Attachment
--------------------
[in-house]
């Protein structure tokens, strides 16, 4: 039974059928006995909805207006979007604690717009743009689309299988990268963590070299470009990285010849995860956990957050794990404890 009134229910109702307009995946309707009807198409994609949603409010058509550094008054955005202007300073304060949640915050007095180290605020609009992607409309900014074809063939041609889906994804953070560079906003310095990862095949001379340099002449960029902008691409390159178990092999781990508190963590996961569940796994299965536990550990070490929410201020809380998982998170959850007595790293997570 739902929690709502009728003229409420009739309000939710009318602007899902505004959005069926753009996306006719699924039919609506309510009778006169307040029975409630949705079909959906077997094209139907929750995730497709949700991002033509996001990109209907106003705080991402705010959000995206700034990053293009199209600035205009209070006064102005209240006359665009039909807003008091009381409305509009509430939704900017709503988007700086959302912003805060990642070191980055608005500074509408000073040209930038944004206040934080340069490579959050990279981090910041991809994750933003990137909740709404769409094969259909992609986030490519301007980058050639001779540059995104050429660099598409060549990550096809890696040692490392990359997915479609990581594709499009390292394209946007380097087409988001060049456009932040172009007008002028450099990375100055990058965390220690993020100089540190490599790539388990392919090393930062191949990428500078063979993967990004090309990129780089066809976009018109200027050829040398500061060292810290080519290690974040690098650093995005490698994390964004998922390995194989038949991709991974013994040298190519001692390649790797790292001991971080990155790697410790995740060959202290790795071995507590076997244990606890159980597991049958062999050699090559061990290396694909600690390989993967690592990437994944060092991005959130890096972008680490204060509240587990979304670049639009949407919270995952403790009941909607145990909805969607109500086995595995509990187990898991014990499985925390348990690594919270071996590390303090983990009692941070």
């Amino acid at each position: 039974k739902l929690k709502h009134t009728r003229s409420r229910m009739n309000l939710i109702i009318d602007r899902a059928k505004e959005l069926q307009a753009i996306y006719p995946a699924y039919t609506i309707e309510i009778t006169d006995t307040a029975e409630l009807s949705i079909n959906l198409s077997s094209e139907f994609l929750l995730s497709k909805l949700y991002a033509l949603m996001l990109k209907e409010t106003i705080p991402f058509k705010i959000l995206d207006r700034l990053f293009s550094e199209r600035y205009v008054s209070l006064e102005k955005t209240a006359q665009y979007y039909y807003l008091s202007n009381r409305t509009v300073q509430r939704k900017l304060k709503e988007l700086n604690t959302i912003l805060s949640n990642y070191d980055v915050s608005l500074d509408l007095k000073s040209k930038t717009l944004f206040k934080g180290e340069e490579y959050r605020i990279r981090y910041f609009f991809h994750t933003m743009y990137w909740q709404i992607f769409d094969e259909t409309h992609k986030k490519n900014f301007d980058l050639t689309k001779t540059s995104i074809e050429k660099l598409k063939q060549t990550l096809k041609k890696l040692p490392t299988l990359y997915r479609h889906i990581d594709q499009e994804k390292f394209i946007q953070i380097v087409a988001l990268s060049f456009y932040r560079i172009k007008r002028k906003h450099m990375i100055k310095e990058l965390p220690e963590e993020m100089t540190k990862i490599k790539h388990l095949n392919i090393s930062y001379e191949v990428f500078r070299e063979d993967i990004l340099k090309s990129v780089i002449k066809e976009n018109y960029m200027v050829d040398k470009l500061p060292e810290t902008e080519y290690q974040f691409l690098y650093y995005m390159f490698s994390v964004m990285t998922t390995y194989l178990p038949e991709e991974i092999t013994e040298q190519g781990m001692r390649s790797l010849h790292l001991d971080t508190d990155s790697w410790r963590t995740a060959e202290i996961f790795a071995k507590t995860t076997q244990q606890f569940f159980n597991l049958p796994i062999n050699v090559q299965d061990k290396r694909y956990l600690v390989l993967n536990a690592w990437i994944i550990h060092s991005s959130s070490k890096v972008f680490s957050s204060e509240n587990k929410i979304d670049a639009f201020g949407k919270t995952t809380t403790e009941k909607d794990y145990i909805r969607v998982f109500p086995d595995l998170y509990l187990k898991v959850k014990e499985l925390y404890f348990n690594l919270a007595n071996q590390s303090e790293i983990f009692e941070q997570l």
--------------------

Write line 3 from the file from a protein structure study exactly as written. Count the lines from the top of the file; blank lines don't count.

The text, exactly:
């Amino acid at each position: 039974k739902l929690k709502h009134t009728r003229s409420r229910m009739n309000l939710i109702i009318d602007r899902a059928k505004e959005l069926q307009a753009i996306y006719p995946a699924y039919t609506i309707e309510i009778t006169d006995t307040a029975e409630l009807s949705i079909n959906l198409s077997s094209e139907f994609l929750l995730s497709k909805l949700y991002a033509l949603m996001l990109k209907e409010t106003i705080p991402f058509k705010i959000l995206d207006r700034l990053f293009s550094e199209r600035y205009v008054s209070l006064e102005k955005t209240a006359q665009y979007y039909y807003l008091s202007n009381r409305t509009v300073q509430r939704k900017l304060k709503e988007l700086n604690t959302i912003l805060s949640n990642y070191d980055v915050s608005l500074d509408l007095k000073s040209k930038t717009l944004f206040k934080g180290e340069e490579y959050r605020i990279r981090y910041f609009f991809h994750t933003m743009y990137w909740q709404i992607f769409d094969e259909t409309h992609k986030k490519n900014f301007d980058l050639t689309k001779t540059s995104i074809e050429k660099l598409k063939q060549t990550l096809k041609k890696l040692p490392t299988l990359y997915r479609h889906i990581d594709q499009e994804k390292f394209i946007q953070i380097v087409a988001l990268s060049f456009y932040r560079i172009k007008r002028k906003h450099m990375i100055k310095e990058l965390p220690e963590e993020m100089t540190k990862i490599k790539h388990l095949n392919i090393s930062y001379e191949v990428f500078r070299e063979d993967i990004l340099k090309s990129v780089i002449k066809e976009n018109y960029m200027v050829d040398k470009l500061p060292e810290t902008e080519y290690q974040f691409l690098y650093y995005m390159f490698s994390v964004m990285t998922t390995y194989l178990p038949e991709e991974i092999t013994e040298q190519g781990m001692r390649s790797l010849h790292l001991d971080t508190d990155s790697w410790r963590t995740a060959e202290i996961f790795a071995k507590t995860t076997q244990q606890f569940f159980n597991l049958p796994i062999n050699v090559q299965d061990k290396r694909y956990l600690v390989l993967n536990a690592w990437i994944i550990h060092s991005s959130s070490k890096v972008f680490s957050s204060e509240n587990k929410i979304d670049a639009f201020g949407k919270t995952t809380t403790e009941k909607d794990y145990i909805r969607v998982f109500p086995d595995l998170y509990l187990k898991v959850k014990e499985l925390y404890f348990n690594l919270a007595n071996q590390s303090e790293i983990f009692e941070q997570l």